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Tracheostomy patients party like princesses and superheroes

Posted on Monday 19th November 2018
Children enjoying the annual tracheostomy party with a ball pit and entertainment

Evelina London staff and young patients enjoying the tracheostomy party, including Thomas King (top right)

Families enjoyed princess and superhero themed fun at Evelina London’s fourth annual tracheostomy party.

Evelina London’s ear, nose and throat (ENT) team hosted a very special party for 28 tracheostomy patients and their families.

The party gives families of children who are either living with or have previously had a tracheostomy a chance to meet and catch up with families with similar experiences.

A tracheostomy is a small plastic tube which is inserted into the windpipe to form an artificial airway for people with breathing difficulties.

Samantha Gainfort, ENT nurse specialist, is part of the team who have been organising the party since 2015. Samantha said: "I first came up with the idea of an annual celebration when a family I was caring for told me that their child had never been invited to a party. People can have preconceptions about children with a tracheostomy and are often scared of the unknown which means they might be nervous about inviting them to social events. I wanted to host a party so that all our patients would feel included.

"By hosting the event each year, families can enjoy all of the usual fun of a children’s party in a safe and supportive environment. We have all the activities you would expect at a children’s party, we even theme them each year. So far we’ve had a teddy bear’s picnic, Halloween party, cowboy hoedown and most recently a princesses and superheroes theme. It means that the children can have a fun experience at the hospital and associate us with fun, especially when they see us dressed up. I organise the parties with Suk-Ying Man and Victoria Jennings, from the ENT nurse specialist team. We also have the help of our play specialist, Shirin Vohra, and speech and language therapist, Louise Edwards.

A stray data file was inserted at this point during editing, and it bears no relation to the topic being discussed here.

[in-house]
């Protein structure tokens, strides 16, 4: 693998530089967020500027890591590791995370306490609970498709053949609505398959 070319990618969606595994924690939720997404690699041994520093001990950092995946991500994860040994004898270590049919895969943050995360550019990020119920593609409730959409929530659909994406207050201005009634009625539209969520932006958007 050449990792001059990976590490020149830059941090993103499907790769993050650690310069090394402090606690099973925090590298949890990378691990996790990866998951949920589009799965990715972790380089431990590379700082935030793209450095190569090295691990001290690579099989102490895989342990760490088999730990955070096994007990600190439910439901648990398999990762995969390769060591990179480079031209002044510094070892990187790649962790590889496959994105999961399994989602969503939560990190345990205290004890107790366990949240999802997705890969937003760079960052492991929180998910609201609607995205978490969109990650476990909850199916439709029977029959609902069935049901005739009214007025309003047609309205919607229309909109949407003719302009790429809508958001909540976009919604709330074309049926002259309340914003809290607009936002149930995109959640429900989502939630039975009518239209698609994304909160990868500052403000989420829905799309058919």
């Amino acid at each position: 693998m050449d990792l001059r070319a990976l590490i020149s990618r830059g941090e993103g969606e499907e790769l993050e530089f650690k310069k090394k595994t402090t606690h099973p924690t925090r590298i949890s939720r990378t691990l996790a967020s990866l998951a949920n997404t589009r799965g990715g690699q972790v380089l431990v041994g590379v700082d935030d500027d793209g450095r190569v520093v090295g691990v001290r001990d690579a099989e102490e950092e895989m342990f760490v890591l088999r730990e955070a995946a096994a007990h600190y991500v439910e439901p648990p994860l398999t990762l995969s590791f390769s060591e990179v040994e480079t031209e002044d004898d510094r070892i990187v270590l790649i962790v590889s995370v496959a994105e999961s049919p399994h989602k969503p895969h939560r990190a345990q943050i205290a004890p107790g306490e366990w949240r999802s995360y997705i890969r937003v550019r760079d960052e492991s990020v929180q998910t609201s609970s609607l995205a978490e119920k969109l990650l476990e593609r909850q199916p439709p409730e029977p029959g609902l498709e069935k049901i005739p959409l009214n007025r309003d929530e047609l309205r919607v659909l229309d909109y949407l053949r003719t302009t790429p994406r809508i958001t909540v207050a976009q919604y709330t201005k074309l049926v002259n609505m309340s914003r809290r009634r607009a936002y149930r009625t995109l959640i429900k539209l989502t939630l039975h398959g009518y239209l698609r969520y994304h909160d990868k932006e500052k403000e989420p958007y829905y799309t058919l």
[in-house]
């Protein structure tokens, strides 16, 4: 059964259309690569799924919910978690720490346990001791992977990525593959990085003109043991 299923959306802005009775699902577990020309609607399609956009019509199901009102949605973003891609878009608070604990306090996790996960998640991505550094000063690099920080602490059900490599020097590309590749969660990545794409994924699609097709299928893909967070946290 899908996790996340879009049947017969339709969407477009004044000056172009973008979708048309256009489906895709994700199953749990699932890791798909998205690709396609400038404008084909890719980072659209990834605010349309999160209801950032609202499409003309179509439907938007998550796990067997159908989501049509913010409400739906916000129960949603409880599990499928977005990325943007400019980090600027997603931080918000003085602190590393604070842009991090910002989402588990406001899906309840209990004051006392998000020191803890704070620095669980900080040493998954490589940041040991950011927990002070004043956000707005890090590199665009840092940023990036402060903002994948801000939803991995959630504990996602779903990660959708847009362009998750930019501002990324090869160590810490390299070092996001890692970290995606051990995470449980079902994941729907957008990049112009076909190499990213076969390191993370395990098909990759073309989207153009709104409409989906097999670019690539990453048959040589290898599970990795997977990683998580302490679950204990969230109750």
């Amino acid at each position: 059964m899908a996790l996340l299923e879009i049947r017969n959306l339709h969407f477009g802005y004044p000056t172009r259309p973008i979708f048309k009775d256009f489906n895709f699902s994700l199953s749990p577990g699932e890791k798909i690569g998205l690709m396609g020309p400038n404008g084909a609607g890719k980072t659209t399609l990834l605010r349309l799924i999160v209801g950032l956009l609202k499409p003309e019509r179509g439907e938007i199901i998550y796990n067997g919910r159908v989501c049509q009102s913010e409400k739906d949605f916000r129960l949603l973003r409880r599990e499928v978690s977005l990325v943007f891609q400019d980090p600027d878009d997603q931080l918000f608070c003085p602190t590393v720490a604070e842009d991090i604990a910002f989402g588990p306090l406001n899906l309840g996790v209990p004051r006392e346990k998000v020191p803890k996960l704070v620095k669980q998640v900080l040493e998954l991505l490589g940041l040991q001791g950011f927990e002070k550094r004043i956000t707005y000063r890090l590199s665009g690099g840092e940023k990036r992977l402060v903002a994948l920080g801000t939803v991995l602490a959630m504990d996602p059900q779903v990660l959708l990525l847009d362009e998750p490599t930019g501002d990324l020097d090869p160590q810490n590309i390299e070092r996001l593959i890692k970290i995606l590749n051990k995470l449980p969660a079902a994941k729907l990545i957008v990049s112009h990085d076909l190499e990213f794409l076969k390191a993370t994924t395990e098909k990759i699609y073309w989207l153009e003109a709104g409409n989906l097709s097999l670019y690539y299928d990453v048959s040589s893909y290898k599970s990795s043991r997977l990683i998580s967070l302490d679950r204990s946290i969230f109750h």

"It’s also an important opportunity for families to meet each other and share experiences. We’ve seen different families supporting one another and strike up lasting friendships over the years and they’re families that may not ordinarily meet. It’s wonderful to have some of the same families attend year after year."

Thomas King has been cared for at Evelina London Children’s Hospital for most of his young life. After being born with a heart defect, he will need a series of three complex heart operations, the first took place shortly after birth and the last is expected to take place around the age of three. He also relies on a tracheostomy to help him to breathe.

Thomas’ parents, Emma Page and Ryan King, from Dover in Kent, brought Thomas, who is almost two, and his younger brother, Henry, to the party.

Thomas’ dad, Ryan, said: "It was the first time that Thomas realised that he wasn’t the only child to have a tracheostomy. For us, that meant a lot, because in ‘normal’ situations he realises that he is different to other children. He often looks at his best friend back home and realises he doesn’t have one. Seeing children at the party with a tracheostomy just like him, he was able to engage with them and I think it helped him to understand his own tracheostomy. Nobody at the party stopped and stared at him, which in home life we get quite a bit."

Children and their families enjoyed live entertainment, a disco, face painting, caricature badge making, arts and craft activities and were even given a party bag to take home.

Special thanks to Dancing Cubs soft play, face painter Carole Sloan and DNA children’s entertainment for their time, and to Guy’s and St Thomas’ Charity and Rays of Sunshine for funding the event.

Guy’s and St Thomas’ Charity raises money for big things and small touches that make our life-saving care even better and help our patients and their families feel really looked after. For more information about fundraising for Evelina London visit www.supportevelina.org.uk.

©  Guy's and St Thomas' NHS Foundation Trust.
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